These gains were not made by building new clinics or expensive new medical services. Instead, the project focused on supporting mothers, families and communities in maximizing their resources to improve the nutrition and health of mothers and children.
“The impact has been so clear and powerful that it brought the whole community together,” says Gregoui Sawadogo, a Catholic priest who participated in the program. “Locals and displaced people, Catholics and Protestants, Muslims and Christians, health workers and traditional healers. Everyone. When we could all see that working together was saving children’s lives, how could we not come together for this?”
The project uses a model called care groups.
These groups of around 10 neighbor women meet twice a month to support and learn from each other and receive training. Lessons focus on practical ways to keep themselves and their children healthy and how to know when medical care is needed.
Mothers chosen by each group facilitate the sessions and receive more advanced training from local community health workers and midwives who volunteer in the program.
Mothers learn how to make affordable enriched porridge with local millet, peanuts and beans to get their children through the dry season when nutritious fresh foods are scarce. The porridge uses locally available ingredients that can be grown by families to store up for the lean season.
Fathers were also brought into the project to ensure that they prioritized growing and storing ingredients for the porridge and other high-nutrition foods.
Care groups urged mothers to rely on solely breastfeeding for infants under 6 months old. Now, 70% more mothers are giving these infants breastmilk only instead of following traditional practices of supplementing with water, a danger in an area where water is often not clean.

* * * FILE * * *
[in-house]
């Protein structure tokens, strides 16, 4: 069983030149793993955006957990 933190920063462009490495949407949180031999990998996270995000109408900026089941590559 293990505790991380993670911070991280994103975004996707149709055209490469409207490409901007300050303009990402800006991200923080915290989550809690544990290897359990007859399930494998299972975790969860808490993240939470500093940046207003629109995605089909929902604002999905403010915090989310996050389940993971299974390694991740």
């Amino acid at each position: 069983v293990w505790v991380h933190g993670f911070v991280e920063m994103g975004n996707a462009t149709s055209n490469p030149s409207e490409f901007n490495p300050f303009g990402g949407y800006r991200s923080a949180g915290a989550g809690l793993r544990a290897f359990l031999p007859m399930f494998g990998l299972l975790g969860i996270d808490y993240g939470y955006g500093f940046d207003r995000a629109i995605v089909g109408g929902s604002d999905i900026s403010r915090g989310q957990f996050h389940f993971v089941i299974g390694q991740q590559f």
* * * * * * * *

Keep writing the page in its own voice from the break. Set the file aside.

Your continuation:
The care groups also promoted the use of improved water sources and better sanitation and hygiene practices. Mothers were urged to prioritize cleaner water for drinking, even if they had to walk farther for it, while close water can be used for washing dishes and hands. This led to a stunning 84% reduction in diarrhea among children involved with the program.
Care groups also connected with government community health workers and clinics to build trust and open access to existing community health services for prenatal, delivery and postnatal care.
Project volunteers work alongside faith leaders, community health workers and community leaders to promote new health behaviors. This includes encouraging men in the community to support mothers in making changes and ensuring that scarce household resources are set aside for the medical and nutritional needs of mothers and children.
“When we could all see that working together was saving children’s lives, how could we not come together for this?”
And, in a region where conflict and hunger are still threats, the groups bring people together.
“There was no division among us in this work to help our children,” says Abdoul Nassir Sawadogo, as she fed her daughter, Zounogo, the enriched porridge she learned to make in the program. “There was no ethnic or religious separation, and no difference between displaced and settled people. Every child’s life is treated as equal, and every mother has a place in our group. We are blessed to be together in this.”
This model of community-led maternal and child health is also being used by MCC partners in Somalia, Kenya, Burundi and Nigeria. And the Anabaptist Meserete Kristos Church in Ethiopia will start incorporating this model into its MCC-supported maternal and child health work in 2022.
“The path to peace starts by including everyone in working together to make a community better,” says Chief Tissé. “This project does not solve the insecurity in the north. It cannot. But this work brings people together with respect.
“We all eat from the same plate, and there are many more of us at the plate now. When the food is gone, we are hungry together. So if we want peace, we must work together and share our table.”
Paul Shetler Fast, health coordinator for MCC’s work around the world, visited Burkina Faso to help evaluate ACCORD’s maternal and child health program in May and June 2021. Figures cited in this story were accurate at time of writing in fall 2021.